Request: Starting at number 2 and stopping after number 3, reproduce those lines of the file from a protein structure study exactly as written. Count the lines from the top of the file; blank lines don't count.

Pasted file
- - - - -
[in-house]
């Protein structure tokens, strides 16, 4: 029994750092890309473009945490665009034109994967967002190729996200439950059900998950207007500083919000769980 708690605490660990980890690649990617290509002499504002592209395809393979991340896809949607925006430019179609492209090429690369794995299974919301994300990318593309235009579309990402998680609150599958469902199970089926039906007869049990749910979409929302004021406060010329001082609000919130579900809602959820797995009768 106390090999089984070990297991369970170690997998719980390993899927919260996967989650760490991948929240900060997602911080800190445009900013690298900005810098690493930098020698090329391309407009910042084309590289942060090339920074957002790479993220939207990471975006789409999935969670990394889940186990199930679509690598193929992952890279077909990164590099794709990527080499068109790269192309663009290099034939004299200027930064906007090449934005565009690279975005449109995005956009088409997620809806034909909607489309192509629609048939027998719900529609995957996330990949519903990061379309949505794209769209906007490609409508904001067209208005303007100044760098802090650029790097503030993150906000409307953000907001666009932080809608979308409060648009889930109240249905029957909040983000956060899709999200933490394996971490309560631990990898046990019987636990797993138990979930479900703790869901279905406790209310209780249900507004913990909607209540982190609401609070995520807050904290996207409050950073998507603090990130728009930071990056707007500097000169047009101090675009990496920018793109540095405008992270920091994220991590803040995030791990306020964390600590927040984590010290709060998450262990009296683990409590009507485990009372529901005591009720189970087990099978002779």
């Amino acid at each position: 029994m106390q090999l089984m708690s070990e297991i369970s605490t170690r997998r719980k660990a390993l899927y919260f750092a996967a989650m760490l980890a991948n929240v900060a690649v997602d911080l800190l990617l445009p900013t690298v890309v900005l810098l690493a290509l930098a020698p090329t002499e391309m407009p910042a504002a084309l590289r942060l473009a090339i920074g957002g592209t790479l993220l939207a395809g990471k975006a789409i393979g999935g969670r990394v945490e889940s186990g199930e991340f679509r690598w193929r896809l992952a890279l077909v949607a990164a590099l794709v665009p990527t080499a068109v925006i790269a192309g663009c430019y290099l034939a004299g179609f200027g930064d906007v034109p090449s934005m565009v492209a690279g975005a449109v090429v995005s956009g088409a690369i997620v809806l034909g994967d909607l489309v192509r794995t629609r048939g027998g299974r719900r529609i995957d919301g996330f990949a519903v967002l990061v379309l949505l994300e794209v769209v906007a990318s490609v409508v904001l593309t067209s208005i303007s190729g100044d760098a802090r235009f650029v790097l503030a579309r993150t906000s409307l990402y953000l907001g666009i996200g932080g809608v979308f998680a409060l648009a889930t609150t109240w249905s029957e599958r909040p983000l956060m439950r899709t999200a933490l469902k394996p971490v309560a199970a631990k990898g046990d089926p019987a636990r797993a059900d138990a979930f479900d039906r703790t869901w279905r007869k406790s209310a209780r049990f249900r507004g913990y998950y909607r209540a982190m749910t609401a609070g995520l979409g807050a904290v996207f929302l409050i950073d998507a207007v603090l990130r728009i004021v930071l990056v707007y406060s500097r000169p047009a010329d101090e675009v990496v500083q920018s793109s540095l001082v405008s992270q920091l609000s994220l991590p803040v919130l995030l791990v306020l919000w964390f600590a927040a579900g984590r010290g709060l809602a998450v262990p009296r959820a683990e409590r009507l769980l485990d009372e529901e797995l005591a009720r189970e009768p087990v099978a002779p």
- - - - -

């Protein structure tokens, strides 16, 4: 029994750092890309473009945490665009034109994967967002190729996200439950059900998950207007500083919000769980 708690605490660990980890690649990617290509002499504002592209395809393979991340896809949607925006430019179609492209090429690369794995299974919301994300990318593309235009579309990402998680609150599958469902199970089926039906007869049990749910979409929302004021406060010329001082609000919130579900809602959820797995009768 106390090999089984070990297991369970170690997998719980390993899927919260996967989650760490991948929240900060997602911080800190445009900013690298900005810098690493930098020698090329391309407009910042084309590289942060090339920074957002790479993220939207990471975006789409999935969670990394889940186990199930679509690598193929992952890279077909990164590099794709990527080499068109790269192309663009290099034939004299200027930064906007090449934005565009690279975005449109995005956009088409997620809806034909909607489309192509629609048939027998719900529609995957996330990949519903990061379309949505794209769209906007490609409508904001067209208005303007100044760098802090650029790097503030993150906000409307953000907001666009932080809608979308409060648009889930109240249905029957909040983000956060899709999200933490394996971490309560631990990898046990019987636990797993138990979930479900703790869901279905406790209310209780249900507004913990909607209540982190609401609070995520807050904290996207409050950073998507603090990130728009930071990056707007500097000169047009101090675009990496920018793109540095405008992270920091994220991590803040995030791990306020964390600590927040984590010290709060998450262990009296683990409590009507485990009372529901005591009720189970087990099978002779």
């Amino acid at each position: 029994m106390q090999l089984m708690s070990e297991i369970s605490t170690r997998r719980k660990a390993l899927y919260f750092a996967a989650m760490l980890a991948n929240v900060a690649v997602d911080l800190l990617l445009p900013t690298v890309v900005l810098l690493a290509l930098a020698p090329t002499e391309m407009p910042a504002a084309l590289r942060l473009a090339i920074g957002g592209t790479l993220l939207a395809g990471k975006a789409i393979g999935g969670r990394v945490e889940s186990g199930e991340f679509r690598w193929r896809l992952a890279l077909v949607a990164a590099l794709v665009p990527t080499a068109v925006i790269a192309g663009c430019y290099l034939a004299g179609f200027g930064d906007v034109p090449s934005m565009v492209a690279g975005a449109v090429v995005s956009g088409a690369i997620v809806l034909g994967d909607l489309v192509r794995t629609r048939g027998g299974r719900r529609i995957d919301g996330f990949a519903v967002l990061v379309l949505l994300e794209v769209v906007a990318s490609v409508v904001l593309t067209s208005i303007s190729g100044d760098a802090r235009f650029v790097l503030a579309r993150t906000s409307l990402y953000l907001g666009i996200g932080g809608v979308f998680a409060l648009a889930t609150t109240w249905s029957e599958r909040p983000l956060m439950r899709t999200a933490l469902k394996p971490v309560a199970a631990k990898g046990d089926p019987a636990r797993a059900d138990a979930f479900d039906r703790t869901w279905r007869k406790s209310a209780r049990f249900r507004g913990y998950y909607r209540a982190m749910t609401a609070g995520l979409g807050a904290v996207f929302l409050i950073d998507a207007v603090l990130r728009i004021v930071l990056v707007y406060s500097r000169p047009a010329d101090e675009v990496v500083q920018s793109s540095l001082v405008s992270q920091l609000s994220l991590p803040v919130l995030l791990v306020l919000w964390f600590a927040a579900g984590r010290g709060l809602a998450v262990p009296r959820a683990e409590r009507l769980l485990d009372e529901e797995l005591a009720r189970e009768p087990v099978a002779p």